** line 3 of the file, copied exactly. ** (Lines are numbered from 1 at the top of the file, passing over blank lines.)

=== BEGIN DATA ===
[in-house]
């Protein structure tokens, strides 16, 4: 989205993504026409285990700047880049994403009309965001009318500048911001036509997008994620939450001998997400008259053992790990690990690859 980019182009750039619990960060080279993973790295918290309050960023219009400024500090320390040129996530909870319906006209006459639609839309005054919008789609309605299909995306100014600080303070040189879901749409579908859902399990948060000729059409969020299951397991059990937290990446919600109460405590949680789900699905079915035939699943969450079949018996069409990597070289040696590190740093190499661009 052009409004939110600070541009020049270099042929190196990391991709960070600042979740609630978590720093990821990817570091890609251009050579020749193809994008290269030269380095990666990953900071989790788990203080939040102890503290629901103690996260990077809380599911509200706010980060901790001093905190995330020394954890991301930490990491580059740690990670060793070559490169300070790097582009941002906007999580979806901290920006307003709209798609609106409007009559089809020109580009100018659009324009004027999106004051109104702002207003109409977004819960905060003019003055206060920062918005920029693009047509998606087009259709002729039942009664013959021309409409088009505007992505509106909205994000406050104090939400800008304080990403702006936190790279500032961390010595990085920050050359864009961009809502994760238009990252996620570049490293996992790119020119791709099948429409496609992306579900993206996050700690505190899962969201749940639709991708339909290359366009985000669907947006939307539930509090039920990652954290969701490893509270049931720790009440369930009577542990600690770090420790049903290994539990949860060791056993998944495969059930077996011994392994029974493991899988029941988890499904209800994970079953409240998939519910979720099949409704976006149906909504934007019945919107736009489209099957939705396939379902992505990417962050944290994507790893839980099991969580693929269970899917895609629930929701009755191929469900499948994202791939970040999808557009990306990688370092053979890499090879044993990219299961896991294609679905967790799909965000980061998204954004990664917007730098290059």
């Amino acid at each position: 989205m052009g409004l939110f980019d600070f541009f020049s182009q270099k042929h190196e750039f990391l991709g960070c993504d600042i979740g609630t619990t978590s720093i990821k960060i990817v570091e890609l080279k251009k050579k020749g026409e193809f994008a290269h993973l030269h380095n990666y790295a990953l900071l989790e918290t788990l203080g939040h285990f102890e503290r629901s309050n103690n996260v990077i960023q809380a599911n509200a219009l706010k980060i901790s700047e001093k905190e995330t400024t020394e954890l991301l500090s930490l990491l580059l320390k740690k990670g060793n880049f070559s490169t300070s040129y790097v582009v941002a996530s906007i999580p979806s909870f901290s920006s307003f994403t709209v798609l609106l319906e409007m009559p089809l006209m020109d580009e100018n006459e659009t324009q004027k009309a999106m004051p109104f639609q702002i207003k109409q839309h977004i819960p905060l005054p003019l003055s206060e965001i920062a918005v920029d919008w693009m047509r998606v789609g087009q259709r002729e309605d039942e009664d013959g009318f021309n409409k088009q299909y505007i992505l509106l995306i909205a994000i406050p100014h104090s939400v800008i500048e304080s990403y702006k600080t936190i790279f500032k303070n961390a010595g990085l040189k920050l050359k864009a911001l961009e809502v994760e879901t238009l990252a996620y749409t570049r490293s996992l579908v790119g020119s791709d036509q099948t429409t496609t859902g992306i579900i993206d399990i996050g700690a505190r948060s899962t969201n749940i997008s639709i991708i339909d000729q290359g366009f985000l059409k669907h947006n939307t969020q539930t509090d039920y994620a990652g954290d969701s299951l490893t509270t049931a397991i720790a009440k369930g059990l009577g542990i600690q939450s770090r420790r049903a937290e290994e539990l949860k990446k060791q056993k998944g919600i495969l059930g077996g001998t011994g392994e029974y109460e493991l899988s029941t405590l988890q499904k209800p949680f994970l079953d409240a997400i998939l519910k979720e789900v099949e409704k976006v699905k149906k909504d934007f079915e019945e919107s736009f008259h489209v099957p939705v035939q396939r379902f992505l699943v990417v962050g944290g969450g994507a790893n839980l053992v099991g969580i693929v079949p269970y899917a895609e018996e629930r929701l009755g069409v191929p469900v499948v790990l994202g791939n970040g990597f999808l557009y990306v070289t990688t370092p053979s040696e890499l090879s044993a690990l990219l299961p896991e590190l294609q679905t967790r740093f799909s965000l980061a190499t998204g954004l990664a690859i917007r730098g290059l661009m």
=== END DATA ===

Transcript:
């Amino acid at each position: 989205m052009g409004l939110f980019d600070f541009f020049s182009q270099k042929h190196e750039f990391l991709g960070c993504d600042i979740g609630t619990t978590s720093i990821k960060i990817v570091e890609l080279k251009k050579k020749g026409e193809f994008a290269h993973l030269h380095n990666y790295a990953l900071l989790e918290t788990l203080g939040h285990f102890e503290r629901s309050n103690n996260v990077i960023q809380a599911n509200a219009l706010k980060i901790s700047e001093k905190e995330t400024t020394e954890l991301l500090s930490l990491l580059l320390k740690k990670g060793n880049f070559s490169t300070s040129y790097v582009v941002a996530s906007i999580p979806s909870f901290s920006s307003f994403t709209v798609l609106l319906e409007m009559p089809l006209m020109d580009e100018n006459e659009t324009q004027k009309a999106m004051p109104f639609q702002i207003k109409q839309h977004i819960p905060l005054p003019l003055s206060e965001i920062a918005v920029d919008w693009m047509r998606v789609g087009q259709r002729e309605d039942e009664d013959g009318f021309n409409k088009q299909y505007i992505l509106l995306i909205a994000i406050p100014h104090s939400v800008i500048e304080s990403y702006k600080t936190i790279f500032k303070n961390a010595g990085l040189k920050l050359k864009a911001l961009e809502v994760e879901t238009l990252a996620y749409t570049r490293s996992l579908v790119g020119s791709d036509q099948t429409t496609t859902g992306i579900i993206d399990i996050g700690a505190r948060s899962t969201n749940i997008s639709i991708i339909d000729q290359g366009f985000l059409k669907h947006n939307t969020q539930t509090d039920y994620a990652g954290d969701s299951l490893t509270t049931a397991i720790a009440k369930g059990l009577g542990i600690q939450s770090r420790r049903a937290e290994e539990l949860k990446k060791q056993k998944g919600i495969l059930g077996g001998t011994g392994e029974y109460e493991l899988s029941t405590l988890q499904k209800p949680f994970l079953d409240a997400i998939l519910k979720e789900v099949e409704k976006v699905k149906k909504d934007f079915e019945e919107s736009f008259h489209v099957p939705v035939q396939r379902f992505l699943v990417v962050g944290g969450g994507a790893n839980l053992v099991g969580i693929v079949p269970y899917a895609e018996e629930r929701l009755g069409v191929p469900v499948v790990l994202g791939n970040g990597f999808l557009y990306v070289t990688t370092p053979s040696e890499l090879s044993a690990l990219l299961p896991e590190l294609q679905t967790r740093f799909s965000l980061a190499t998204g954004l990664a690859i917007r730098g290059l661009m």